This year’s State of Homelessness report from the National Alliance to End Homelessness (NAEH) presents, in some ways, a rosier picture than last year’s.
Big headline is that homelessness decreased between 2009 and 2011 — not only the overall rate, but the rates for people in families, veterans and the chronically homeless, i.e., individuals with disabilities, including mental illness and/or substance abuse disorders, who’ve been homeless for a long time or recurrently.
As I noted last year, NAEH relies, for want of an alternative, on the point-in-time counts conducted by communities that receive homelessness grants from the U.S. Department of Housing and Urban Development.
Its raw figures, therefore, understate the extent of homelessness. Gross changes, however, probably mean something, since the PIT flaws are relatively constant from year to year.
The greater limit in the headlined news is that the nationwide trends mask wide variations among states.
Figures for the District of Columbia are a good case in point. All but one buck the nationwide trends NAEH reports. This is moderately good news in one case. Bad in the rest.
Overall homelessness. In 2011, as compared to 2009, the overall nationwide homeless rate decreased 1.1%. But in the District, it increased 5.11%. Nearly half the states also experienced increases.
Homelessness among people in families. Homelessness in this population, i.e., adults and children who were together when counted, decreased 3.39% nationwide. In the District, it increased 17.8%. There were also increases in 20 states.
Chronic homelessness. The chronic homelessness rate decreased 3.39% nationwide. In the District, it increased 8.84%. Rates also went up in 18 states.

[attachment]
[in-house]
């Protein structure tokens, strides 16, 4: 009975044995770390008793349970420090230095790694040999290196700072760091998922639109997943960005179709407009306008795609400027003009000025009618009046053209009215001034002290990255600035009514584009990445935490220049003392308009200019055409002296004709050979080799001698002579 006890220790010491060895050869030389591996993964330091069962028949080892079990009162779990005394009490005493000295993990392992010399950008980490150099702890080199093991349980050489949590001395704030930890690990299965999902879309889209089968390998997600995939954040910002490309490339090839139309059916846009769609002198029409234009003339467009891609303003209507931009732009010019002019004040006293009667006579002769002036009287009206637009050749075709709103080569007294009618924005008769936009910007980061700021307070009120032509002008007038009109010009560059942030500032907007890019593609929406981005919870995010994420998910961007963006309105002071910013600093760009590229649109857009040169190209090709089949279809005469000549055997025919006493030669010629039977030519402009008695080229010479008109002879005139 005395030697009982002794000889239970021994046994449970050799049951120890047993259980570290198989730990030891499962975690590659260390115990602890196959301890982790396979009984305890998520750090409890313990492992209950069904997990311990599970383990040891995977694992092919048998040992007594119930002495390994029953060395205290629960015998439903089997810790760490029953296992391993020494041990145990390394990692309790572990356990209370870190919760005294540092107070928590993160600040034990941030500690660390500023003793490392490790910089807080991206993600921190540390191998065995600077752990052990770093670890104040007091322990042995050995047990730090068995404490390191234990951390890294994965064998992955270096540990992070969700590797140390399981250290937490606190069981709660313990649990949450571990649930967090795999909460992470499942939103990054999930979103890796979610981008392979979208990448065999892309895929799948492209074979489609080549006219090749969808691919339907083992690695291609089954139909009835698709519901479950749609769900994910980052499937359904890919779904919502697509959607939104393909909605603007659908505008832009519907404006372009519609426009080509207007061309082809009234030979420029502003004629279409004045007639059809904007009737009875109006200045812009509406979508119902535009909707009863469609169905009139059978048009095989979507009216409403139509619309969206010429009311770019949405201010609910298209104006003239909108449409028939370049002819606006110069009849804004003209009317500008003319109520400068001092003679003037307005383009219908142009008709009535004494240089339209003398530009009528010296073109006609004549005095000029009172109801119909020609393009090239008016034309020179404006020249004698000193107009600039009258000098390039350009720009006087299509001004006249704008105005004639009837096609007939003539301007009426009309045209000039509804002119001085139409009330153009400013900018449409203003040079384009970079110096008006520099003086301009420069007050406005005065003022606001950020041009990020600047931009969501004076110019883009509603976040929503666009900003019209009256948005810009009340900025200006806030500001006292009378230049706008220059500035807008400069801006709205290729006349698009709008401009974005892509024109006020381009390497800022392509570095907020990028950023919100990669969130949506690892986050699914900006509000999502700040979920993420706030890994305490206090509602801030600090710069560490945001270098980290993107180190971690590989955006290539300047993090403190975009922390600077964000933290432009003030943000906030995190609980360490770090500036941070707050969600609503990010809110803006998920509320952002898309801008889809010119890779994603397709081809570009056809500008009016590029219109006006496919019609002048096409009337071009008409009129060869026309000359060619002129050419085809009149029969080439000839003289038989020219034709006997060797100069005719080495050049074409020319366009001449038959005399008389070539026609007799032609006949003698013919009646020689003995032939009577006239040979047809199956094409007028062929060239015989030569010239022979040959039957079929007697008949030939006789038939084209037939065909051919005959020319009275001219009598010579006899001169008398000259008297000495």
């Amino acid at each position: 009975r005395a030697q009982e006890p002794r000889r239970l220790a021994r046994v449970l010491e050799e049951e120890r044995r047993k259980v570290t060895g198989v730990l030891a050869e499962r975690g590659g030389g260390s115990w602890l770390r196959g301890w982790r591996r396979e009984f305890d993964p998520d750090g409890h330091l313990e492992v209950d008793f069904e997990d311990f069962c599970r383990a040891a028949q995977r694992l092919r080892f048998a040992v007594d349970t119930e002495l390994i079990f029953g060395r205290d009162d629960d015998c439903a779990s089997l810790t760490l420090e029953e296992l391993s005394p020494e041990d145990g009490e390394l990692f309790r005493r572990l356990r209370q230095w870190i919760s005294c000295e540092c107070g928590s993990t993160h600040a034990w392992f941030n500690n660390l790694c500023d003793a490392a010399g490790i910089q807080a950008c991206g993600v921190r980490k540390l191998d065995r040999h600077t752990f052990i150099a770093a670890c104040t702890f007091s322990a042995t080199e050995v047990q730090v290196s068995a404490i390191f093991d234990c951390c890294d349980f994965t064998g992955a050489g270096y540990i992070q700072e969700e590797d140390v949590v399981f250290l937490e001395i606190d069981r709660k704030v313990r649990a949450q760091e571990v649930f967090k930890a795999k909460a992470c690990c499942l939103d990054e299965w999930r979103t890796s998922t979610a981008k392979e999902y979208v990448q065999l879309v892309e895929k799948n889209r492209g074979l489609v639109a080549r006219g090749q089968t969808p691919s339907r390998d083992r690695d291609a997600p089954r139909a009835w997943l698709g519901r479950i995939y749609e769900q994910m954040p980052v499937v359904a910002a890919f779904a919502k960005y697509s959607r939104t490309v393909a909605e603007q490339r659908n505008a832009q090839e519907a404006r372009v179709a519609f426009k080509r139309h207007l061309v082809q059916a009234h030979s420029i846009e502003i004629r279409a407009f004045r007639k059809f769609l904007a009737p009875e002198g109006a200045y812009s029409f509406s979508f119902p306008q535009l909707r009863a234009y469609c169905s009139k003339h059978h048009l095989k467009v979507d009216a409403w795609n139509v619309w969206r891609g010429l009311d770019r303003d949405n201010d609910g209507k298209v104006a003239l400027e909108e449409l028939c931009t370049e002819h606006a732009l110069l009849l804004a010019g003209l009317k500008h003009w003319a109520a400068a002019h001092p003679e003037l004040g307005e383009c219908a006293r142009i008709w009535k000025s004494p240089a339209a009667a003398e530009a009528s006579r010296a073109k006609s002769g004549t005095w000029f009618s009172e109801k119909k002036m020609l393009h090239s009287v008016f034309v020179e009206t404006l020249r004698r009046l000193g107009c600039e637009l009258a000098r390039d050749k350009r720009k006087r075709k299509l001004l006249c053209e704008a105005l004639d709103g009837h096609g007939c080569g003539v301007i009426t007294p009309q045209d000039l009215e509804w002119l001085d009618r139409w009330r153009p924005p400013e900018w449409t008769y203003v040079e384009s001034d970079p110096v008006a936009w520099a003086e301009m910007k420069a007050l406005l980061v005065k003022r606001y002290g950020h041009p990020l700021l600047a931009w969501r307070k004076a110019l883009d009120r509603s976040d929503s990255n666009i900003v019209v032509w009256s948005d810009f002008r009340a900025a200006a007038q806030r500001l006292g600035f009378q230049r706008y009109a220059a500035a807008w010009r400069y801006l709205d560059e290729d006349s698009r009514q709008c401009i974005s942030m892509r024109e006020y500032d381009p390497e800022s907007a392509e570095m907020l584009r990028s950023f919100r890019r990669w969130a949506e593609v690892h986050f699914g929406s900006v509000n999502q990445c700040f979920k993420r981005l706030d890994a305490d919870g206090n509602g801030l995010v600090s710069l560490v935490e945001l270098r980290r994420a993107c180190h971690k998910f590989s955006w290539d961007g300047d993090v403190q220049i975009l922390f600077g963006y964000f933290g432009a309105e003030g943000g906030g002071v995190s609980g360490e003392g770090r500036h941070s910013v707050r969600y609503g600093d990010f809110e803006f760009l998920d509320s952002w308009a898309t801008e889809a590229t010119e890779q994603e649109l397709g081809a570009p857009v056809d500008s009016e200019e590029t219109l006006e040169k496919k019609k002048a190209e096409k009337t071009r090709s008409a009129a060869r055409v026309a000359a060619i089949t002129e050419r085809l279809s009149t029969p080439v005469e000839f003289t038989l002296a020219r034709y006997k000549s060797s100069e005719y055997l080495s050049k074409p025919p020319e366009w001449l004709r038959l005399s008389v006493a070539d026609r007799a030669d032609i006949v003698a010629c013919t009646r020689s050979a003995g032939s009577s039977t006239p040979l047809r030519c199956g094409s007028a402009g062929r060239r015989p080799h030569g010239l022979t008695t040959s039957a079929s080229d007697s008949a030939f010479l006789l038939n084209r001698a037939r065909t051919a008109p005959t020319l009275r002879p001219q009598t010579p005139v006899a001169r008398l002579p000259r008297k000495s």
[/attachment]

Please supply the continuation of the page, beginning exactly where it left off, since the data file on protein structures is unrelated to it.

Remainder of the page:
Veterans homelessness. By far and away the biggest progress here — undoubtedly due to the big push at the federal level. Nationwide, the veterans homelessness rate decreased 10.73%. Rates also decreased in 35 states.
Here the District follows the national trend, with a drop of 19.78%. But no state wound up in 2011 with nearly as high a percentage of homeless veterans in its population.
Unsheltered homelessness. Nationwide, the unsheltered homelessness rate, i.e., the percent of homeless people found on the streets or “in other places not meant for human habitation,” rose 1.64%.
But it was 4.98% lower in the District. Rates were also lower in 22 states. As with the District, however, the percentages generally reflect very small numerical changes.
So what do we make of all of this?
For NAEH, the big message is that the temporary Homelessness Prevention and Rapid Re-Housing Program created by the Recovery Act worked.
Though nationwide homelessness rates didn’t decline much, they would surely have risen, it says, without the funds communities got for a variety of short-shot types of assistance, e.g., payment of overdue rent or a utilities bill, funds for a security deposit and/or first month’s rent.
So now that communities have exhausted their HPRP funds — or soon will — Congress should put more money into the regular homelessness grants program.
No argument from me about that.
But the state of homelessness in the District — and elsewhere — suggests that funds targeted to people who’ve lost their housing or soon will won’t be enough to end homelessness in our lifetime.
The NAEH report, in fact, indicates as much in two very interesting chapters on risk factors for future homelessness.
Too interesting to cram into this post. So I’ll leave them for another.
But without giving the plot away, I’ll say here that the risk factors point to the need for a range of investments, including funds for lots more affordable housing.
Photo credit: SamPac